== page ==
The other side of that conversation is interesting. Knowing what we know and why Cognite is having the success we have, which is basically we give visibility to a lot of data that nobody knew about. And that data is actually explaining what’s really going on, on the operation side. Then you have to ask yourself, “If there was not that visibility, how were we sure that we were not hacked?” There was no way to have a holistic view of the process. You could secure each small component, but you could not be sure on the holistic approach that your operation was actually being secure.
Now, if you think about it and I mean, we are working there, the results of the insights that we are allowing to create are also feeding cybersecurity. At some point an algorithm cannot just tell you we believe there’s a breach or this packet seems to be corrupted, or somebody’s been tampering with it, but also telling you something is happening with your process. It’s not normal, this shouldn’t be happening right now. Right now that visibility is very hard, nigh impossible. That’s also interesting to see, it’s like with everything, it opens up new possibilities that we didn’t even think about when we started.

Jeff Amerine:
Yeah, very interesting. Another follow on to that is, there’s obviously lots of concern over infrastructure in general, in the developed world in maintaining the infrastructure and building the infrastructure for the next 100 years. Given the position that you sit in, what would be your recommendations? How should people be thinking about what are the smart infrastructure investments that countries could make?

Dr. Francois Laborie:
I have been worried ever since I started working with Cognite, by the lack of investment on the grid in itself and the lack of realization that this is a pretty important piece of our society. It’s hard to direct investments to our infrastructure. We know it more than anything here in the US, but it’s true also in Europe. The fact that we will want to go towards more renewables, and we are going towards more renewables, even more stress, especially on the power infrastructure. There’s a few things that are happening that are interesting.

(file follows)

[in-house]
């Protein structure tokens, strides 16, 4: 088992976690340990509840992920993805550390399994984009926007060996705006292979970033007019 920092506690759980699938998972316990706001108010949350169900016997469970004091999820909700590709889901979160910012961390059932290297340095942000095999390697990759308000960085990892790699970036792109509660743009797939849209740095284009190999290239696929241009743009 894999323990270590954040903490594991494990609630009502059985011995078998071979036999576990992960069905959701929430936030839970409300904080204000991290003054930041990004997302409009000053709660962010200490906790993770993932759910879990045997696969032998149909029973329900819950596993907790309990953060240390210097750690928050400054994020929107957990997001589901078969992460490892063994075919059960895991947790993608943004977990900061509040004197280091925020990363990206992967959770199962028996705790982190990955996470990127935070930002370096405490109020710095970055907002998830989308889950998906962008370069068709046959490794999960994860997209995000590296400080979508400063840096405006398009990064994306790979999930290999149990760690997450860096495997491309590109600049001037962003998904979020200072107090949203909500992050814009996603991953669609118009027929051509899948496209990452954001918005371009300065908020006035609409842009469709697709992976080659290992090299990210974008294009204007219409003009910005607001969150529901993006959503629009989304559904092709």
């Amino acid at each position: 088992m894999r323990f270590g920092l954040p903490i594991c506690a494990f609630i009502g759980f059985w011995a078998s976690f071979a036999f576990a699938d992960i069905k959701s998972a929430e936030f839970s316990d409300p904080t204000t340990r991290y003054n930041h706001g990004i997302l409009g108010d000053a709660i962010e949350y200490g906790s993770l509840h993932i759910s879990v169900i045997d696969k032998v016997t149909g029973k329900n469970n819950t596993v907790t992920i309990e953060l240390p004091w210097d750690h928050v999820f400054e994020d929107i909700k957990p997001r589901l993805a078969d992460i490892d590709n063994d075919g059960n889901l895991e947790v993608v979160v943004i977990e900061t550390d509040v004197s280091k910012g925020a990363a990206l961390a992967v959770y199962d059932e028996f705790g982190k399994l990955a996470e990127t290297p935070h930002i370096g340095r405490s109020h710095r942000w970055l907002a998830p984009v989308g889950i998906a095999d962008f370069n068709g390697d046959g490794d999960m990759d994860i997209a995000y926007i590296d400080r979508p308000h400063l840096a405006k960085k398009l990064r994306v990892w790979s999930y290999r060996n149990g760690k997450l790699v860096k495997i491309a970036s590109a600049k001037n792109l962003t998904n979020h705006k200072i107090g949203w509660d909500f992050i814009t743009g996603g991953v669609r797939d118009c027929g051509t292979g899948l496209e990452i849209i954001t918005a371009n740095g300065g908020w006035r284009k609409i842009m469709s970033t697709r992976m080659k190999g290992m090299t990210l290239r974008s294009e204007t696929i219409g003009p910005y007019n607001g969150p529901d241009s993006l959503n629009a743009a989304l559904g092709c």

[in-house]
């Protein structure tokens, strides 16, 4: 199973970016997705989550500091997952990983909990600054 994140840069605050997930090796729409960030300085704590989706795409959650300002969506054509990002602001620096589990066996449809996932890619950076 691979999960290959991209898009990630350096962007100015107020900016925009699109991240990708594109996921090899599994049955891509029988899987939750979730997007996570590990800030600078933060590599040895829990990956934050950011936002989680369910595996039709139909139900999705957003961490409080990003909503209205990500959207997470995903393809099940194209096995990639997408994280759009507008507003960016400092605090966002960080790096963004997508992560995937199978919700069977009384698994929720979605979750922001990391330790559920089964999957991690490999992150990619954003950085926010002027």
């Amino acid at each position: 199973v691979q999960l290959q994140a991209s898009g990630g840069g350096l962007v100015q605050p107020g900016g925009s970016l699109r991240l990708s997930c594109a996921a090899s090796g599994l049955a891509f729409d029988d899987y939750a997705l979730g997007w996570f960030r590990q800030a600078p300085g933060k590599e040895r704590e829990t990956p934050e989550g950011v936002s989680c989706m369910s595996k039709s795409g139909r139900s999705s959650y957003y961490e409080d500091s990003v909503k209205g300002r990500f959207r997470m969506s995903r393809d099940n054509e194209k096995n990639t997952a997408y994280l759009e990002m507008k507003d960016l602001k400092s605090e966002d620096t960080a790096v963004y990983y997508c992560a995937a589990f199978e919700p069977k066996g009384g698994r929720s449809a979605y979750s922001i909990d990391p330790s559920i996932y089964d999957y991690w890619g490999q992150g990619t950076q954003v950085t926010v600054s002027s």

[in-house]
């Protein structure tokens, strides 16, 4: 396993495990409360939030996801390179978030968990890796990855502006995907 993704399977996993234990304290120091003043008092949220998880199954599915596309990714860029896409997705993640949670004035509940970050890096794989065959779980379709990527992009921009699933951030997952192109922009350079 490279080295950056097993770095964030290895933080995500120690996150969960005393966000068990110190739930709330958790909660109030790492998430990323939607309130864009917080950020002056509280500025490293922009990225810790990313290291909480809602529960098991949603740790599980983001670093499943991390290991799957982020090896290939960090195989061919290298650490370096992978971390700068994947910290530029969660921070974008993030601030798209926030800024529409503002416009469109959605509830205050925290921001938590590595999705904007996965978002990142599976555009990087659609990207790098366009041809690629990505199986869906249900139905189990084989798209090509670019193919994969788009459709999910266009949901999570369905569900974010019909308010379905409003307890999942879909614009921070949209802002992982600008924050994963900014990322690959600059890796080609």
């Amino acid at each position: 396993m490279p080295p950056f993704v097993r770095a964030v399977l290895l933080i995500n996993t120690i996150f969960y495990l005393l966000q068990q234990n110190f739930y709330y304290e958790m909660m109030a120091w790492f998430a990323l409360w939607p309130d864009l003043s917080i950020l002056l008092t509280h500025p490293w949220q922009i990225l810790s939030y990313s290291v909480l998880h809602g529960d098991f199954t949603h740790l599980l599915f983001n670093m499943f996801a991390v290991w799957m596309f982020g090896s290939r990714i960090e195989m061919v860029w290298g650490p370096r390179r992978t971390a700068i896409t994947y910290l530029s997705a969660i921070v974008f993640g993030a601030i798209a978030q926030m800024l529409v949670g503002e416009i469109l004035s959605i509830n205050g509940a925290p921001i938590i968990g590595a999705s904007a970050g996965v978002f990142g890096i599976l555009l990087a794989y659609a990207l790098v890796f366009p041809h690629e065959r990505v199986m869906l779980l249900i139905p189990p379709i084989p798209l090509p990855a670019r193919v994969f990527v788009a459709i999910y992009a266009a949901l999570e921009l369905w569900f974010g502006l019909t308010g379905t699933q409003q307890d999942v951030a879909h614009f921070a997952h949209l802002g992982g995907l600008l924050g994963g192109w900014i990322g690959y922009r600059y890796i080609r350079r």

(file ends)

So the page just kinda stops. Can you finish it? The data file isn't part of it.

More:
If you look at the existing infrastructure, it’s not operated optimally right now. We should also realize that there is a significant investment that has been made and we don’t need to scrap it and put ten hundred billions of dollars there to build a new infrastructure. But we can help optimize the use of the current infrastructure, starting to understand based on patterns and projections, based on the line rating, on time of the day, there are things that we can be a lot smarter about on how we use existing infrastructure. Directing some of the attention to the existing infrastructure is critical and that’s going to save us billions of investment.
Then yes, we need to acknowledge that there is going to be a buildup of additional infrastructure. Then we need to think about how fast and when we can make sure that this is happening because there’s a lot of investment being poured into renewables, which is fantastic, which is needed. But there’s a dark side of that story not everybody’s realizing. Is that one: they’re not always in locations that are very convenient to get connected to the grid. They may be far from where the energy is actually needed. And two: the process for planning the connection itself is cumbersome even if they’re in an ideal location. There’s a lot of things we can do and we should focus on saying, “We need to build a new infrastructure, but also the new connections and the new renewables that we’re putting in, we need to think about how we can actually accelerate the efficiency and how are we going to be able to tap into it?” If you look at China, they have a massive problem around that today and in the US, it’s the same thing.